On 25 June, DELT members converged on the city of Edinburgh for a workshop, panel and networking event, which was kindly hosted by the University of Edinburgh Scandinavian Studies section in their home of 50 George Square. DELT is grateful to have received financial assistance from the Danish Arts Foundation’s Literature Fund to hold this event.
The Danish-English translation workshop, organised by the DELT Committee, followed the theme of ‘translator as editor/translator and editor’. 20 people participated in the workshop component of the day, including 11 DELT members. We were thrilled to be joined by 5 current students of Scandinavian Studies at Edinburgh, as well as several translators of Scandinavian languages based in Scotland who were keen to practise some Danish literary translation in contrast to their daily diet of Norwegian or Swedish! The day kicked off at midday when the group gathered for the chance to get to know each other better over a buffet lunch outside the workshop venue. Conversation flowed and newcomers were a little more familiar by the time everyone was ushered in to start the workshop.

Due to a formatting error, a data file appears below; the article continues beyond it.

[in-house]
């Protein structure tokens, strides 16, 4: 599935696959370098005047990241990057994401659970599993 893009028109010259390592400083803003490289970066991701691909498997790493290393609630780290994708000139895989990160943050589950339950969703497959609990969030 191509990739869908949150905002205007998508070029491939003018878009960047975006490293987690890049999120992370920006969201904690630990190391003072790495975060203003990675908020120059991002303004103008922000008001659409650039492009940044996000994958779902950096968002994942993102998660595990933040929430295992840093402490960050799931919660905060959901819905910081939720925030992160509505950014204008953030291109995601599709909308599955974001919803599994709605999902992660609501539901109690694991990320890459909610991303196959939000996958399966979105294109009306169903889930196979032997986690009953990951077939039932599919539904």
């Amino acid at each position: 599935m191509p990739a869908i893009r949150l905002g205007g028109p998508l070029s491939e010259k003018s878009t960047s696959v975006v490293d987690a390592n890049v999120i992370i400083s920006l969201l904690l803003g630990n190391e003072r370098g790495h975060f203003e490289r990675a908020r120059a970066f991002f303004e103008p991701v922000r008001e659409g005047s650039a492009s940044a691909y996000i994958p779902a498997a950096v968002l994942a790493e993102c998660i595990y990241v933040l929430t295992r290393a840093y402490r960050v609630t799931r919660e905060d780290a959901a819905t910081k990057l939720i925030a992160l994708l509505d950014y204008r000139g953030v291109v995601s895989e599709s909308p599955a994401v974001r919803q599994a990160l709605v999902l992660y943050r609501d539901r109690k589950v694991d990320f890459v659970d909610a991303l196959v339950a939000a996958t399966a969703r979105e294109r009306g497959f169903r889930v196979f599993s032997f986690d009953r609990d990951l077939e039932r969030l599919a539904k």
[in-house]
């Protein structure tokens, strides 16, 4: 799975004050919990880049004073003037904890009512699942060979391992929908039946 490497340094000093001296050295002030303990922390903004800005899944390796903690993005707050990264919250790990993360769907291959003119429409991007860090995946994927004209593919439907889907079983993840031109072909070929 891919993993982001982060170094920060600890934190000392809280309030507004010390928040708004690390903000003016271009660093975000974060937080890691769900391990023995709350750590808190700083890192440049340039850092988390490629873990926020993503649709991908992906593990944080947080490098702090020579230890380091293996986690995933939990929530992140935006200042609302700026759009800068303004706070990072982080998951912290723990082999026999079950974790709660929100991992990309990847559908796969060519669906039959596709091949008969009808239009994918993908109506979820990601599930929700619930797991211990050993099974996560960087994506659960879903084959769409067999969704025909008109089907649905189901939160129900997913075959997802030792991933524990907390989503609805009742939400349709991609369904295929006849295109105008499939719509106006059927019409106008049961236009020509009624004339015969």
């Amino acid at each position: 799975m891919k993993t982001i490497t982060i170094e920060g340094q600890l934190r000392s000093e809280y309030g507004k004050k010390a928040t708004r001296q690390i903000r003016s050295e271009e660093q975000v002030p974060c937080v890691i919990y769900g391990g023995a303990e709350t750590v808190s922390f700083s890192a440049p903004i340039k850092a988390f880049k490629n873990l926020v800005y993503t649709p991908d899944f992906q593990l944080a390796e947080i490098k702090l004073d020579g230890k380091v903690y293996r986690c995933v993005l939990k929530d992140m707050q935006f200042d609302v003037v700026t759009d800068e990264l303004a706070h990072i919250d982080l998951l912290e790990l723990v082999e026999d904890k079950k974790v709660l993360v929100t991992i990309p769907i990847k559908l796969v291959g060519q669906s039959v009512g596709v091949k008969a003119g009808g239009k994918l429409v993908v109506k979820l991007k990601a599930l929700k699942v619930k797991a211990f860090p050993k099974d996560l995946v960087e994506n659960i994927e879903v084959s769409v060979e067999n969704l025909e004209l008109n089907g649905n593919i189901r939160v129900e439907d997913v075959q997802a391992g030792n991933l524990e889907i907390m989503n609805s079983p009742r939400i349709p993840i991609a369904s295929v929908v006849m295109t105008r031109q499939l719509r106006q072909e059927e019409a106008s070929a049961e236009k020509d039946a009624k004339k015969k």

After an initial welcome and thank yous from DELT Chair and Founder, Ellen Kythor, the workshop began in earnest, led by DELT member and Treasurer Paul Russell Garrett. Attendees were treated to a series of exercises borrowed from the world of theatre designed to get brains working and attuned to the group work to follow. A get-to-know-you exercise requested one fun fact about each participant – many were surprised at what they learned! A one-word chain storytelling exercise later resulted in dexterity and laughs from everyone.